users = LOAD './data/users.tsv' USING PigStorage()
        AS (name:chararray, user:chararray, age:int,
            country:chararray, active:boolean);
out = ORDER users BY age DESC;
DUMP out;

Cascalog

Global sorting is not very common in big data, most of the times you will sort by group. However if you have to sort the entire dataset you have to write a function which takes a query and a list of fields to sort by.

In this case Cascalog it makes it more difficult that any other tool :-(, you have to write a custom function. Luckily you can write it once and reuse it many times.

(require '[cascalog.logic.vars :as v])
(import 'cascalog.ops.IdentityBuffer)

(defn global-sort [sq fields desc?]
  (let [out-fields (get-out-fields sq)
        new-out-fields (v/gen-nullable-vars (count out-fields))]
    (<- new-out-fields
        (sq :>> out-fields)
        (:sort :<< fields)
        (:reverse desc?)
        ((IdentityBuffer.) :<< out-fields :>> new-out-fields))))

(run<-
 (global-sort
  (<- [?name ?user ?age ?country ?active]
      (USERS ?name ?user ?age ?country ?active))
  ["?age"] true))

Top-N by group

Here we want to find the two oldest active user per country

To do this in SQL we need to do some serious SQL kung-fu!! Frankly it’s unreadable, none could easily say what this SQL query does.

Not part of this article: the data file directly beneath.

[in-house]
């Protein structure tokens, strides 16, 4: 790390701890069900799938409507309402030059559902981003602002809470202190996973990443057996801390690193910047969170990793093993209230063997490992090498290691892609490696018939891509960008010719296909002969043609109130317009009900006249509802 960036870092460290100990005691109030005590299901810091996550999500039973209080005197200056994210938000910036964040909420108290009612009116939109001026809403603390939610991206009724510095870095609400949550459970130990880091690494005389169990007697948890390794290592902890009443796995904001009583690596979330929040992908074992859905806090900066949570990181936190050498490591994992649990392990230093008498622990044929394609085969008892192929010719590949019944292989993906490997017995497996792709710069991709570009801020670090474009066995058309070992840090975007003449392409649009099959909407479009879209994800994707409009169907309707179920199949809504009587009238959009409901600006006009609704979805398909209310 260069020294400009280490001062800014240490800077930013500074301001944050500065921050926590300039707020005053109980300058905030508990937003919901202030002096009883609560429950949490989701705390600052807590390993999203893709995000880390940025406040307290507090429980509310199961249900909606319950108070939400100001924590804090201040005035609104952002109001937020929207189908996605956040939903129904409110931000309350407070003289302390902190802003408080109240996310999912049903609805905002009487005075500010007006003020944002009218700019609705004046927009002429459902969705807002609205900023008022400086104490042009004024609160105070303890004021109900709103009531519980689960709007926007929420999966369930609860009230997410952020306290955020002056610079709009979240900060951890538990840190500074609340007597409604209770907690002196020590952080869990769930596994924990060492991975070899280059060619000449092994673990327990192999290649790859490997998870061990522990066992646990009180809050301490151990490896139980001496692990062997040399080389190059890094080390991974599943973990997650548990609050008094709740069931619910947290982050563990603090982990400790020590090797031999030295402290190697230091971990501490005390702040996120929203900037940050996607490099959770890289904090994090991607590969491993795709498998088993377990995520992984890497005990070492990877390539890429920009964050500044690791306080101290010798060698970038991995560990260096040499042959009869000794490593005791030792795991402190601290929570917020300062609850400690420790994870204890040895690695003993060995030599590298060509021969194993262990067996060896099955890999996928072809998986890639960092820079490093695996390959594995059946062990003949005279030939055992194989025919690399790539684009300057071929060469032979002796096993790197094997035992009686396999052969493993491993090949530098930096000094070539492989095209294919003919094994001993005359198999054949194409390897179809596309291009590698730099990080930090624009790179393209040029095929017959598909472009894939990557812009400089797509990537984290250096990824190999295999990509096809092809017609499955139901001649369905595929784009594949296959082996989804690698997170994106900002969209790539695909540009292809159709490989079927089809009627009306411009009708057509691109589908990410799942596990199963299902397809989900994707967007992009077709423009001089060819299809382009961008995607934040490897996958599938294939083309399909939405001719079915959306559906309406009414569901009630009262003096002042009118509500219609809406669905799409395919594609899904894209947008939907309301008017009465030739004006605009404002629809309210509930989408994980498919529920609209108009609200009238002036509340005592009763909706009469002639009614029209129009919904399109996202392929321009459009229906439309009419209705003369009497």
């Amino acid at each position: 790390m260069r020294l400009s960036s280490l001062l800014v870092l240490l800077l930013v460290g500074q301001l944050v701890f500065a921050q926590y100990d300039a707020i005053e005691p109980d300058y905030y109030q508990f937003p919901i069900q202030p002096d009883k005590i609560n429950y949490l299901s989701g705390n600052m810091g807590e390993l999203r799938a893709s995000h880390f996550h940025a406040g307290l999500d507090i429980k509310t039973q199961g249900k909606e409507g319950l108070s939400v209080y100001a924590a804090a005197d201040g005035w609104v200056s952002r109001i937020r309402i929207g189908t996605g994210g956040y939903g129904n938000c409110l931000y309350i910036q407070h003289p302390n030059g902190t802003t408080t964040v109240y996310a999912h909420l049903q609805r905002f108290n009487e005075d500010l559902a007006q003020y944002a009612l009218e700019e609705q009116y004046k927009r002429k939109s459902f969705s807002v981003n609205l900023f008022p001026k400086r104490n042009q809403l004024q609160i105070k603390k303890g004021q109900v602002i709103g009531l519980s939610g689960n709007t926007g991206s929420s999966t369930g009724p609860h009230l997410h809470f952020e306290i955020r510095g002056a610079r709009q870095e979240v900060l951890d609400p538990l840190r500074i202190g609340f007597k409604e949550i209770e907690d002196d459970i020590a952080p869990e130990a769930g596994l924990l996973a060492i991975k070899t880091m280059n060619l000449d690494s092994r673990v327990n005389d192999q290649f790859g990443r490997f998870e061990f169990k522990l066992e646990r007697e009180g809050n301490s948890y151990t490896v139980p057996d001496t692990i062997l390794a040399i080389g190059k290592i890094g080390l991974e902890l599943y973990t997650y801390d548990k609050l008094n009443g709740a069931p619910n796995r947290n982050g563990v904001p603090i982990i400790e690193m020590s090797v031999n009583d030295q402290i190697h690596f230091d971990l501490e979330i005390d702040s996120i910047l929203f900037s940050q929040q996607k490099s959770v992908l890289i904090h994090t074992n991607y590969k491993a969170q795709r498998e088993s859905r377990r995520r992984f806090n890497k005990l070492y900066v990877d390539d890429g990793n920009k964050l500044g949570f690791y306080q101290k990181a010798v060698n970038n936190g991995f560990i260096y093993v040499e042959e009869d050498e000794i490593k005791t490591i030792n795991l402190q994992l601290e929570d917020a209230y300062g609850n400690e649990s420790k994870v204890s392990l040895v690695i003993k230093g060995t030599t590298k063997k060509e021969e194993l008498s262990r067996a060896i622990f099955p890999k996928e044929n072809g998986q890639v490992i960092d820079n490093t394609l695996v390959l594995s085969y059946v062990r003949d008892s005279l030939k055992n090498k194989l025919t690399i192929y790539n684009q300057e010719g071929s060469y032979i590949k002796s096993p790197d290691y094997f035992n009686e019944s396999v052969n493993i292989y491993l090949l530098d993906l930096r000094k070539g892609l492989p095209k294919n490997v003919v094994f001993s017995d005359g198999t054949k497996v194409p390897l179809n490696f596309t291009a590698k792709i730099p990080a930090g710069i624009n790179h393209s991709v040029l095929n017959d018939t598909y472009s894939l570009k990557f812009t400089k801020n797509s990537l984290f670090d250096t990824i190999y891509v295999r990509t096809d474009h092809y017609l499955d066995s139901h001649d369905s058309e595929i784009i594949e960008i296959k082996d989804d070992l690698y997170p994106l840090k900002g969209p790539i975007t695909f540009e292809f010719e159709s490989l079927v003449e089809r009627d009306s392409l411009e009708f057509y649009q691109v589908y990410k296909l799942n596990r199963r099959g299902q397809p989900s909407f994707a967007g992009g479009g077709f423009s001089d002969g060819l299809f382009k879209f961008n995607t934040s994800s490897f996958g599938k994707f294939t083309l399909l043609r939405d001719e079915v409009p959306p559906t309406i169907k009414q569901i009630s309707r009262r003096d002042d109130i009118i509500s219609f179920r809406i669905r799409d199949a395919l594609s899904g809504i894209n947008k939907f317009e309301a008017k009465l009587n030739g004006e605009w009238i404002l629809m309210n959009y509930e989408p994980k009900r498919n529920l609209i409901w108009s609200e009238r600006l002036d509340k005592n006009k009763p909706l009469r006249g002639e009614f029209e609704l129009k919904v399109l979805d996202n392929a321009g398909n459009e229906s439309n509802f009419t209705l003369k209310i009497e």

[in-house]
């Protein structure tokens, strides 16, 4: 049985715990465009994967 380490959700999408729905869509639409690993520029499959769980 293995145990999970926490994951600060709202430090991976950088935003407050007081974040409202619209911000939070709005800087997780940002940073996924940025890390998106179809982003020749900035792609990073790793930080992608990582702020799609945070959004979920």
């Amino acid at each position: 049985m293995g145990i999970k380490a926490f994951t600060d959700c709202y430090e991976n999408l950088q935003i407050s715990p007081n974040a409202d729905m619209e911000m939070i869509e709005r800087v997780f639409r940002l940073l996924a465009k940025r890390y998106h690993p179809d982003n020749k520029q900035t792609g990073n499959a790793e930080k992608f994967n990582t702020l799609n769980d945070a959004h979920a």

SQL

SELECT u.name, u.user, u.age, u.country
     FROM USERS as u
LEFT JOIN USERS as u2
       ON u.country = u2.country
      AND u.age <= u2.age
    WHERE  u.active = true
      AND u2.active = true
 GROUP BY u.country, u.user
   HAVING count(*) <= 2;

NOTE: this O(n^2) very bad!!!

Top-N by group is a rather complicated matter in SQL, here you can find some alternative approaches http://www.xaprb.com/blog/2006/12/07/how-to-select-the-firstleastmax-row-per-group-in-sql/

The Pig version is a bit more intuitive:

Pig

users = LOAD './data/users.tsv' USING PigStorage()
        AS (name:chararray, user:chararray, age:int,
            country:chararray, active:boolean);
a = FILTER users BY active == true;
g = GROUP a BY country;
out = FOREACH g {
   s = ORDER a by age DESC;
   l = LIMIT s 2;
   GENERATE FLATTEN(l);
}
DUMP out;

However in Cascalog it’s very easy: you make a projection by country (which creates a group) and in the group you sort by age, reverse and take the top 2

Cascalog

(run<-
 (<-    [?name1 ?user1 ?age1 ?country]
        (USERS ?name ?user ?age ?country ?active)